In an interview with the New York Times this week, Facebook founder and Chief Executive Mark Zuckerberg brought forth a radical new objective for his website: less content, more connection. In the year following a swift backlash over Facebook’s growing influence on the world at large—from mental health to the economy, to even, of course, politics—Facebook has found itself at the center of a crisis of self-identity. How does one of the biggest websites on earth, with an estimated 1 billion active users, navigate the tricky terrain of modern culture, where the corporations that we depend on most are the ones we remain most skeptical of?
The answer, according to Zuckerberg, is to “refocus the system” on “products [that] are not just fun but are good for people.” What this means, beyond the traditional hyperbolic tech PR, is a revised algorithm, the first significant overhaul in years to the site’s signature News Feed. In its current iteration, the Facebook News Feed prioritizes the content of major brands and businesses above all else. This is a major income stream for the website, which uses advertising dollars and brand collaboration to fund what is essentially a free venture-turned-public utility.
Zuckerberg, referencing studies that pinpoint Facebook usage as detrimental to personal health, is pushing for a new kind of user engagement that taps into what some might call a more holistic approach to social media. Academic research has concluded that social media is only good for a user’s mental and emotional wellbeing if it is used to “connect with people we care about”. This could mean either as an explicit intention on the part of the user or as a pragmatic goal of the site itself.
Facebook pivots away from traditional identifiable factors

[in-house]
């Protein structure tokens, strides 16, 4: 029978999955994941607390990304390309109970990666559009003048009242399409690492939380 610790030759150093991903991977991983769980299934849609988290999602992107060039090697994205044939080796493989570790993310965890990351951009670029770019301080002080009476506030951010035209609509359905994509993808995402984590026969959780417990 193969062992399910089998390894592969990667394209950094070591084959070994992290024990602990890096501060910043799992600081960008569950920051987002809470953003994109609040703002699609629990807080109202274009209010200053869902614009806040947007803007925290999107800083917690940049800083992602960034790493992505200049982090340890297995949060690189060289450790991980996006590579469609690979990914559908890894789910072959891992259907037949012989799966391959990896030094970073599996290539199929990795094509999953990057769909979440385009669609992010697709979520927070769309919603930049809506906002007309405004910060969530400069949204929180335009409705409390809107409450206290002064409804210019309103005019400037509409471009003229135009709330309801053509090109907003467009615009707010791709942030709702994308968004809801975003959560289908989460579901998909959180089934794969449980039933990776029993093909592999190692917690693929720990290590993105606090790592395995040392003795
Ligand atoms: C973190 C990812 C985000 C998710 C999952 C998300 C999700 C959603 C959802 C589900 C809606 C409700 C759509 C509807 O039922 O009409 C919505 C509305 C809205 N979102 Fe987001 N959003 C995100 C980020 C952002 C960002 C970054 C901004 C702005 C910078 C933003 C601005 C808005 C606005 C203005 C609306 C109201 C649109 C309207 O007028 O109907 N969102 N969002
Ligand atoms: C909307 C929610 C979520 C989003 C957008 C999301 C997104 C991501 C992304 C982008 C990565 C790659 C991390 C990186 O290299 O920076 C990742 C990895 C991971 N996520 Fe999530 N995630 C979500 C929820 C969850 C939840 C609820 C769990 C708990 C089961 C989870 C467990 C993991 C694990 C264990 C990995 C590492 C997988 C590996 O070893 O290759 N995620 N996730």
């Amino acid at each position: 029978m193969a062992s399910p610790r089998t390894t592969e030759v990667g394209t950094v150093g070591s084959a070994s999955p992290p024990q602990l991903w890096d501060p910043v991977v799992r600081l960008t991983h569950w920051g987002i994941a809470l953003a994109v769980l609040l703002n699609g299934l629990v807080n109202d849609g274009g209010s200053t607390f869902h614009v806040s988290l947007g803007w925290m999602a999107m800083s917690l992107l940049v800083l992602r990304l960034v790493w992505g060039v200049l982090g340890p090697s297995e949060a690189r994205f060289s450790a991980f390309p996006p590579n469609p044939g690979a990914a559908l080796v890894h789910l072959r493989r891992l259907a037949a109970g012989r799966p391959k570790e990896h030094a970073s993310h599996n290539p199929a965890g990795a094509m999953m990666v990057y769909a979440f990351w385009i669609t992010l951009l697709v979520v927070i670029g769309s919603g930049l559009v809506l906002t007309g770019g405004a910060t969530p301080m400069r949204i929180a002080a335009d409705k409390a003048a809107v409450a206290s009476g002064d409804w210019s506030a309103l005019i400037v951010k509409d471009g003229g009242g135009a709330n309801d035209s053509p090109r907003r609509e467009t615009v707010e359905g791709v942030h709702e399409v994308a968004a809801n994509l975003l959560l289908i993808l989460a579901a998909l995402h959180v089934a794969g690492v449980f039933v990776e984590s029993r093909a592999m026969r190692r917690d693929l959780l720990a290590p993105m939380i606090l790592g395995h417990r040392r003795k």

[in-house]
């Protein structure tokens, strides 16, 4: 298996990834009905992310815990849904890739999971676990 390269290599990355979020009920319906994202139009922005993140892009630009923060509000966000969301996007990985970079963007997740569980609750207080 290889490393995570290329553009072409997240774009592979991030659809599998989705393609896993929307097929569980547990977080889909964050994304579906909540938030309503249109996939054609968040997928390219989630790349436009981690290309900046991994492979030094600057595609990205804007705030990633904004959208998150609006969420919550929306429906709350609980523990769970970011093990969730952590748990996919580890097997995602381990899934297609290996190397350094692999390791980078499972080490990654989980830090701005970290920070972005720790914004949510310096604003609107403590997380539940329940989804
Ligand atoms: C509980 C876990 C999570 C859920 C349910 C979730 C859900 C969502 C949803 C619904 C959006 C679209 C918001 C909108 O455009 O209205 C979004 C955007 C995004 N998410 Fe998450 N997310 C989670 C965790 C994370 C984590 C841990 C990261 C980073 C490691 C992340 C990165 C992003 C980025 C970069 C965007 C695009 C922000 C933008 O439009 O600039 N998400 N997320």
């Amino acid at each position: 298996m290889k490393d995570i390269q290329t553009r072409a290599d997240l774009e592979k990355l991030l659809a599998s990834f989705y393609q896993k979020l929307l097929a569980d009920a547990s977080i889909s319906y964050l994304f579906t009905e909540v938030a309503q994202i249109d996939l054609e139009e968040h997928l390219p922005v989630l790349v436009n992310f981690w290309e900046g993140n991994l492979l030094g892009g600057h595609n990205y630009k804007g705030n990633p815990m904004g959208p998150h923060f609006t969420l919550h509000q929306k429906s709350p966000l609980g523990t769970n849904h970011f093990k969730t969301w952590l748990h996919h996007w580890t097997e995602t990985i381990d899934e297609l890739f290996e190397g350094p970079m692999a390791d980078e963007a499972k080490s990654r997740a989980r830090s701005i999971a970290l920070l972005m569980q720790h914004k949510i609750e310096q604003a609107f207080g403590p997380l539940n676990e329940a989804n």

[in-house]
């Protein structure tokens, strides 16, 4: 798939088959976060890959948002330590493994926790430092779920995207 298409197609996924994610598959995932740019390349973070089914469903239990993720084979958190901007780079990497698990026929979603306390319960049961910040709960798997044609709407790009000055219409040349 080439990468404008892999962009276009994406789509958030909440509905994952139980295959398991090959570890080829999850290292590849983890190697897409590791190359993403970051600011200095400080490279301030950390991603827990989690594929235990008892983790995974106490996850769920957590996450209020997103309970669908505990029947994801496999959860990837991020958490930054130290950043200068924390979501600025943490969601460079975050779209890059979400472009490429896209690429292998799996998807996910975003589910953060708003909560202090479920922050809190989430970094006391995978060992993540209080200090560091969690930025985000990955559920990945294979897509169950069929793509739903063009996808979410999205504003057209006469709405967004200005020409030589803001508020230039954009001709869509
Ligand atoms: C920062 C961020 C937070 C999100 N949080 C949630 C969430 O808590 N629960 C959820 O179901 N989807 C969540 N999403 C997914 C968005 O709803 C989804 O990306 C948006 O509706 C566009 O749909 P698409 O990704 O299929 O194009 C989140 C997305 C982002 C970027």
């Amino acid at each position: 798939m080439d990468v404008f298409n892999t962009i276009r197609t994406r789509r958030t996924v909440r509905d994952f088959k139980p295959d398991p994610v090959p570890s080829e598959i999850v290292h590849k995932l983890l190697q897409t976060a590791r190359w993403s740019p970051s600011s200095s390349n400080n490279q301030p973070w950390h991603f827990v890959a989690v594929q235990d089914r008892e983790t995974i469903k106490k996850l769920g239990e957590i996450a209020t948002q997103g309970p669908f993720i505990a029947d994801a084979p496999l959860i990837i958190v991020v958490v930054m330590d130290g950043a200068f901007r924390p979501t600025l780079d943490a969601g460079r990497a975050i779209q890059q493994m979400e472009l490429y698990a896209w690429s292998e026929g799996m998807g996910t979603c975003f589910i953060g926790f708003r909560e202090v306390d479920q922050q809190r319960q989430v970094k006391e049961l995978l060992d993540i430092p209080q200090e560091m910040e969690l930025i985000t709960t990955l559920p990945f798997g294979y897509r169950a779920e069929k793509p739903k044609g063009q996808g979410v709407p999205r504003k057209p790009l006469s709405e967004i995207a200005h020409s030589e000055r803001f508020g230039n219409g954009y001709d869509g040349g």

While the site has focused strongly on video content—the bread and butter for publishers and advertisers—Zuckerberg cites content like that as “passive”, namely something to watch, scroll and forget. This is in stark contrast to “meaningful content”, like the posts that receive a lot of user engagement and interaction across your friends’ list. The revised News Feed would prioritize and promote posts that have received more direct interaction, and largely demote posts that only surface interactions, such as the site’s now famous ‘Like’ and ‘Share’ features.
What this means is a radical rejection of Facebook’s identifiable factors, which is, in the scheme of things, a radical pivot. The site received its fair share of public shaming, thanks largely to the effects of “fake news” during the 2016 US Election, but the revamp also comes amid a personal crisis of Facebook’s internal community. In late 2013, Facebook revamped its News Feed to promote what they considered “high-quality articles” over “meme photos hosted somewhere other than Facebook”. For many, this seemed at the time to be a way to keep content circulating in a Facebook-only ecosystem, of ensuring profits and loyalty to the site.
But the company’s current iteration might be a call to action for other social media sites as well. Facebook is pushing for a fuller understanding of the human and the online experience, a tall order for a site that some are professing as more harmful than good. But it points to a revised era, one in which companies take a more intentional look at the way their product is shaping behavior and values.
In a sense, Facebook’s interest in more “organic sharing”—content produced and shared by users’—is born out of a bottom line, a need to keep users exclusively centered in their ecosystem. But it also reflects a growing change in the relationship between people and the products they use. If Facebook is able to incorporate a more holistic analysis and to consider what promotes not just content but contentment, perhaps other sites will follow suit and help Facebook make good on its legacy as a disrupter—in old industries and new.